1) Give districts a choice: demonstrate that you are lowering costs either on your own or as a result of sharing services with neigbhoring districts or have your state aid formula reduced.

2) Provide an incentive for small districts to merge. The State Education Department ought to be geared up to assist districts merge quickly and efficiently with lesson plans on how to reduce costs without any decline in service quality.

Other solutions, including reform of the Wicks’ Law that inflates construction costs, have been offered by a variety of organizations including the Empire Center, New Yorkers for Growth and Unshackle Upstate.

This is a great opportunity for voter education. Spread the word.


Merger Movement Mainstreams

January 25, 2010

When a topic shows up in the “Intelligence Report” section of Parade Magazine, that’s a sign that it’s something average citizens are paying attention to. Such we hope is the case for municipal merger movement which is not only on the agenda in some communities in NYS, but apparently also in places like Natchdez, Miss.

Speaking of merging government entities, Gov. Paterson missed a major opportunity to promote consolidation of school districts in his budget. While I support the progressive nature of his $1 billion state-aid cut — putting more of the burden on rich districts, there should have been a provision rewarding districts that either merge or start sharing services. Providing a financial incentive is the win-win way to get district administrators out of their parochial mind-sets. Of course, the public has to rally behind the cause as well, but when they recognize that holding up consolidation means higher school taxes most people will give up the notion that small school districts are better for their children.


Poll Question of the Week: Will Rudy challenge Kirsten?

November 22, 2009

Last week we asked our readers if they agreed with Eric Holder’s decision to try KSM (Khalid Sheikh Mohammed) and his cohorts in federal court in NYC rather than by a military court? Only 36% of those who voted agreed with Holder; 59% disagreed and 5% had no opinion.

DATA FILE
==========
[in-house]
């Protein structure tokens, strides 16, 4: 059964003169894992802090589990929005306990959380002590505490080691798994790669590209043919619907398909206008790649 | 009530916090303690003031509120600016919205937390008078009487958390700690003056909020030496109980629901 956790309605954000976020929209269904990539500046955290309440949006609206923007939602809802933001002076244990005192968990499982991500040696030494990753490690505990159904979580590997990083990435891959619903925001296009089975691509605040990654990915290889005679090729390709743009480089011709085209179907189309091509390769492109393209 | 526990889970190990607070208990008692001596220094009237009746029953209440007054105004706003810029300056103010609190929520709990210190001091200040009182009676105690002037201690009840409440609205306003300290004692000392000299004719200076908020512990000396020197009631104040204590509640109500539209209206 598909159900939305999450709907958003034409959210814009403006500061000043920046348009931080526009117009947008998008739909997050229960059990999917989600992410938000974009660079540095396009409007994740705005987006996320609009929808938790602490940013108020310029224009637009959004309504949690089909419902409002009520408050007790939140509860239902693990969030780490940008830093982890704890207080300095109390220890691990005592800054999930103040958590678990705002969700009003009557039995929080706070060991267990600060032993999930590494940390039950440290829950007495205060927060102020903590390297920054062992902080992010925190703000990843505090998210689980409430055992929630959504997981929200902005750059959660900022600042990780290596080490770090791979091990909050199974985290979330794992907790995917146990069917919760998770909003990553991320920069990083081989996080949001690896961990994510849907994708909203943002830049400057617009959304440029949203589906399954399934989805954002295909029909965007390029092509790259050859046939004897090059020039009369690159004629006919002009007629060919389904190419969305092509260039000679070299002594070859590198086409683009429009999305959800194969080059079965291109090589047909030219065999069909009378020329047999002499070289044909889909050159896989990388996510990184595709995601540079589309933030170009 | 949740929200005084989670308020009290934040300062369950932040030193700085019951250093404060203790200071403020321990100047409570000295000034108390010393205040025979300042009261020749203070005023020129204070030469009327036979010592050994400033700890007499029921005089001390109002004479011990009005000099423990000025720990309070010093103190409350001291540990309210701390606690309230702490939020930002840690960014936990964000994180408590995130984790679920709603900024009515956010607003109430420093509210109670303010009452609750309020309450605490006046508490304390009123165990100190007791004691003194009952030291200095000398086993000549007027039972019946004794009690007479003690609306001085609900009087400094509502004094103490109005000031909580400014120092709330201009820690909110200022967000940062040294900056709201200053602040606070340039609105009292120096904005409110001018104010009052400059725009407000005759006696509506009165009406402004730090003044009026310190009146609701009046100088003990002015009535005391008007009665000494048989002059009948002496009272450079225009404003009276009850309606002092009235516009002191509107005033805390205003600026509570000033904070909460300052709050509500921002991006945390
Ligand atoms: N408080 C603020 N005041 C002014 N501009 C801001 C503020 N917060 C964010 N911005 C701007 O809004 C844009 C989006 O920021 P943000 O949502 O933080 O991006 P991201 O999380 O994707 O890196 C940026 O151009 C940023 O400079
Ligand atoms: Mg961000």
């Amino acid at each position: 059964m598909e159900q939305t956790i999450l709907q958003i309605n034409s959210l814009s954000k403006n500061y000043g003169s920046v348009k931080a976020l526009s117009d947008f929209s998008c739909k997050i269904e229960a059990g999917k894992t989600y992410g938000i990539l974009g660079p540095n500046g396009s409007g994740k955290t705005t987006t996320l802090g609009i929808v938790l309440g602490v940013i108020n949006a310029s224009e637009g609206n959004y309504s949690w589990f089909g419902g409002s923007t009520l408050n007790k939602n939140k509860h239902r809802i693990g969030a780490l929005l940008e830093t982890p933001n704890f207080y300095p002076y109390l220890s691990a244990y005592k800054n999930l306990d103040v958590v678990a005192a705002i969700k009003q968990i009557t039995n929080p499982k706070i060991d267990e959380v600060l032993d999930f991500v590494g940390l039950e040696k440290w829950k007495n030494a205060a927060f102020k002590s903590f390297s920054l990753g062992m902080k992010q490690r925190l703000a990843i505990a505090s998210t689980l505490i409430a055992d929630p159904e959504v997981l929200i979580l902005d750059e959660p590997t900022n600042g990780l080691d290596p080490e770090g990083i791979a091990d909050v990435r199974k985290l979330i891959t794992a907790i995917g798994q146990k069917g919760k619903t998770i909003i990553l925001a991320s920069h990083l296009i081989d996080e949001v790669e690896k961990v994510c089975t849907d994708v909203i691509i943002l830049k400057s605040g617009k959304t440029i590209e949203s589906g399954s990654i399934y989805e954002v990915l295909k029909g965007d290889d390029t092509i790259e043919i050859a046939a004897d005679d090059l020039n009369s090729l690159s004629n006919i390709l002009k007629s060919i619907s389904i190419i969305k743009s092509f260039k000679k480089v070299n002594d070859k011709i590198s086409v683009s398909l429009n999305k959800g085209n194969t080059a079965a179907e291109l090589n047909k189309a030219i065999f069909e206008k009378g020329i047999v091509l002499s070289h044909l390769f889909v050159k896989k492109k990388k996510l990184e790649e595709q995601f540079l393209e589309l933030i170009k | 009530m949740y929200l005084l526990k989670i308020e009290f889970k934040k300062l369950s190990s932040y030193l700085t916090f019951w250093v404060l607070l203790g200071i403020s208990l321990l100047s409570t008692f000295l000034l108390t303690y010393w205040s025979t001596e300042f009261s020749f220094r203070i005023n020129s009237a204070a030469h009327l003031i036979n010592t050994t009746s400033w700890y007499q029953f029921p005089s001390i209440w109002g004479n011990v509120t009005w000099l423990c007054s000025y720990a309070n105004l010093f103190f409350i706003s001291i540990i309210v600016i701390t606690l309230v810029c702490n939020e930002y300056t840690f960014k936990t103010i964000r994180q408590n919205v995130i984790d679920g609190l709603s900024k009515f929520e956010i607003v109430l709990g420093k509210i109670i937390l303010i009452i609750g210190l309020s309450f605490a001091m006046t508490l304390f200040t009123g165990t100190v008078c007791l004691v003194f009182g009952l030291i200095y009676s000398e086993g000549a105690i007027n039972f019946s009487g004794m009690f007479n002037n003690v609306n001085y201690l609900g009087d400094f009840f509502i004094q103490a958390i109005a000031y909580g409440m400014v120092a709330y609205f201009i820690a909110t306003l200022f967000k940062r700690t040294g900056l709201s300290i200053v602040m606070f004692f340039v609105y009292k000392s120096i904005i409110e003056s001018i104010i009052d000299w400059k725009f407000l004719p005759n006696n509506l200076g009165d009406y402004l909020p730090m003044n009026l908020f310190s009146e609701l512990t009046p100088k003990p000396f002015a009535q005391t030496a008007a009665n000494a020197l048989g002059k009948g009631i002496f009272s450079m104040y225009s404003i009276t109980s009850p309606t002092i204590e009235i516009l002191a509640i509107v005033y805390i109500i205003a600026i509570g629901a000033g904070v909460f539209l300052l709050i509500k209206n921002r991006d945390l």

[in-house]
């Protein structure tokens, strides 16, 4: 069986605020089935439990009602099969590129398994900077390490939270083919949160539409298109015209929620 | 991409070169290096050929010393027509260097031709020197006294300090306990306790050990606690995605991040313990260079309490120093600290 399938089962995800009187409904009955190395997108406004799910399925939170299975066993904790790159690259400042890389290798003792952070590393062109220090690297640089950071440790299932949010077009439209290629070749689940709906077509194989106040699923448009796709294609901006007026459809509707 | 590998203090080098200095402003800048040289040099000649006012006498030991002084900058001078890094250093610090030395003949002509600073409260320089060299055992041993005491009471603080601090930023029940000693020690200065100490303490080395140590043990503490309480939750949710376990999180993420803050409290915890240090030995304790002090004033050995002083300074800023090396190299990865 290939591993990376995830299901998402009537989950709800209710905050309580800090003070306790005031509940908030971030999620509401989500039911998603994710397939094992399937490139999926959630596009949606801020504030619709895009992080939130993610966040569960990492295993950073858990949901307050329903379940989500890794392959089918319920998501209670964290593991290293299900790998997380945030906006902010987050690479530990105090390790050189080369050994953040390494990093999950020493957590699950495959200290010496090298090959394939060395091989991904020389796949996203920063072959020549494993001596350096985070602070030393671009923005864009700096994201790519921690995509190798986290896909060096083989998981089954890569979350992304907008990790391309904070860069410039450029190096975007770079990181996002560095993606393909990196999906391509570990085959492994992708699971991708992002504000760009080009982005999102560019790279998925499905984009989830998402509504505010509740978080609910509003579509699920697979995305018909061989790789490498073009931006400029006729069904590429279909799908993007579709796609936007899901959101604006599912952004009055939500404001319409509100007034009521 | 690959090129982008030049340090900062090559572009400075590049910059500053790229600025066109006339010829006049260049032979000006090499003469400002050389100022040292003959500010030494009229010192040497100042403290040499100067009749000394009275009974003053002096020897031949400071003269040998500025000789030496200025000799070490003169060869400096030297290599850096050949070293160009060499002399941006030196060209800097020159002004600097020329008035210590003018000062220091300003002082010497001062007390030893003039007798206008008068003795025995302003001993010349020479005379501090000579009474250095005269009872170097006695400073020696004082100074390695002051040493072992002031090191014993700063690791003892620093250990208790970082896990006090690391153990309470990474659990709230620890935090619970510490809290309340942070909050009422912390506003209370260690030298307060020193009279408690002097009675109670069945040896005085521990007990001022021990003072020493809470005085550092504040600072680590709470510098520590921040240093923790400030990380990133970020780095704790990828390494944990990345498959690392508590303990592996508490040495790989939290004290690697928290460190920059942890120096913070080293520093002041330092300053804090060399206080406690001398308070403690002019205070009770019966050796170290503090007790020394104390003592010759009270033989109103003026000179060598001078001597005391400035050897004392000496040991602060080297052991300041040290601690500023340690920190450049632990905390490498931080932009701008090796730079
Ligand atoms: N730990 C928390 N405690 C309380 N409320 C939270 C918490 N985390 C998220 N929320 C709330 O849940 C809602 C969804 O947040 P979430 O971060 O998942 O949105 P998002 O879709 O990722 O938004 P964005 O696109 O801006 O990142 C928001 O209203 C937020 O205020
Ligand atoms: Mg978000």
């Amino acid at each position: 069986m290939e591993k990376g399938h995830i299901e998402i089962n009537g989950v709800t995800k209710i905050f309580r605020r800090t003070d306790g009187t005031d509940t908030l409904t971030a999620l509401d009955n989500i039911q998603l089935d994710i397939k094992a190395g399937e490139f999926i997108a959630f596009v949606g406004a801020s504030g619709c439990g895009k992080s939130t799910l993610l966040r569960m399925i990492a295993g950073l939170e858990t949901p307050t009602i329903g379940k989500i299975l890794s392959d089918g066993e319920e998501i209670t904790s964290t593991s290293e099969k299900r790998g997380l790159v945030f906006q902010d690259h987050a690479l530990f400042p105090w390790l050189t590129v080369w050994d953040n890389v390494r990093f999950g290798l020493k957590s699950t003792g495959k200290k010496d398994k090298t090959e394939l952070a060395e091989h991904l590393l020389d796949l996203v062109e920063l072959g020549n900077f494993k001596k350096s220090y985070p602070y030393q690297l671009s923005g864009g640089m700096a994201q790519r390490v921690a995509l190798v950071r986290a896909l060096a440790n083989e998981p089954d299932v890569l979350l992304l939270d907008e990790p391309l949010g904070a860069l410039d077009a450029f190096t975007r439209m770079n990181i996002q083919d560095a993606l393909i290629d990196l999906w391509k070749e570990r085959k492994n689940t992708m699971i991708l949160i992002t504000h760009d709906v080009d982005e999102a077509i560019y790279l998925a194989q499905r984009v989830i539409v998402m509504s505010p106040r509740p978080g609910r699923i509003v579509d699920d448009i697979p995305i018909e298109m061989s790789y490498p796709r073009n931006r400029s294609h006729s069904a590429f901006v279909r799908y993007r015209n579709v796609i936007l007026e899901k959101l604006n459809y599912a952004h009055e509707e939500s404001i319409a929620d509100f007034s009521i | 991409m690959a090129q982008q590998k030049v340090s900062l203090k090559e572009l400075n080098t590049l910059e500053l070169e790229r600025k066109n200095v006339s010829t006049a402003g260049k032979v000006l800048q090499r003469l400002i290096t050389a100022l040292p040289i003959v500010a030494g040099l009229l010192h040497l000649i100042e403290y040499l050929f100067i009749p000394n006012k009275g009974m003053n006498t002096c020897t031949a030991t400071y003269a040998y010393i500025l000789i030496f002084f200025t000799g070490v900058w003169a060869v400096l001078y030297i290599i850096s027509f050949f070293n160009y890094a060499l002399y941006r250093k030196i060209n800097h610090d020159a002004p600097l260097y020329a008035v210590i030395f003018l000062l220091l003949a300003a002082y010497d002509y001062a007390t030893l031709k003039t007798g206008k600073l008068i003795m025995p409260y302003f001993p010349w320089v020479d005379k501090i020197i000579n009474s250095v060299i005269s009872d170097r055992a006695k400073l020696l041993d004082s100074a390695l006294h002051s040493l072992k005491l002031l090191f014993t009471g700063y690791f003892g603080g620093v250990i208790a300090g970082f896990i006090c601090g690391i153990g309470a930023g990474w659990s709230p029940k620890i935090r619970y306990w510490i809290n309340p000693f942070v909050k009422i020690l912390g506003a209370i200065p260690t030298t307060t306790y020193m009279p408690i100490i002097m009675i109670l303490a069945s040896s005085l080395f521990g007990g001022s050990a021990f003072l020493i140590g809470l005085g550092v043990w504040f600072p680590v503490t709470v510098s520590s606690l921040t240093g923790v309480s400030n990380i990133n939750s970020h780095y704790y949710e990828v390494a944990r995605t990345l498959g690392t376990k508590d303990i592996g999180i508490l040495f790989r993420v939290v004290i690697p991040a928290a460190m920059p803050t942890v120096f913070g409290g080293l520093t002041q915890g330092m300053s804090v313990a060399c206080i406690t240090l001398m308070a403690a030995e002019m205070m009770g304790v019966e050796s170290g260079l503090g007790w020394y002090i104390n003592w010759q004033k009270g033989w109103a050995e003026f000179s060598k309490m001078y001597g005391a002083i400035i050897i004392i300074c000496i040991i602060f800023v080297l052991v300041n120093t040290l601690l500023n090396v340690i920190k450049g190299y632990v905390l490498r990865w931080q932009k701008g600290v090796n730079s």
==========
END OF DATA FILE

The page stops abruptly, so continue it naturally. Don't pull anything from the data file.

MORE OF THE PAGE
This week we’re asking you if Rudy (Guiliani) will challenge Kirsten (Gillibrand) for New York’s junior Senate seat? If he announces his decision before the end of the polling period (next Sunday, November 29), we’ll find another question for you to consider.

Ten things we have to be thankful for:

1) Andrew Cuomo for pushing government consolidation and not just attacking Wall Street.

2) John Sampson for stepping into the leadership void in the Senate.

3) Tom DiNapoli for being ten times the Comptroller his predecesor was without stealing from the voters while doing it.

4) David Paterson for trying to do his job with little leverage over the Legislature.

5) Doug Hoffman for giving conservative voters in the 23rd district a choice.

6) Bill Owens for running a thoughtful, clean race.

7) Unshackle Upstate for not letting the Legislature forget about upstate.

8) Siena College Research Institute for their monthly political polls.

9) WCNY for giving Susan Arbetter a platform.

10) My 4 editors (Janet, Linda, Joe and Greg) who get up early in the morning to provide 300+ links to news stories, editorials and columns on NYS gov’t & politics.

Ten things we are not thankful for:

1) The reckless self-serving June coup and its leaders.

2) The leaders of the Assembly and Senate who negotiated a budget last spring that was irresponsible in raising spending.

3) Governor Paterson for signing last spring’s budget.

4) The leaders of the Legislature who continue to try to raise money to balance the state budget with gimmicks and one-shots instead of having the courage to cut spending.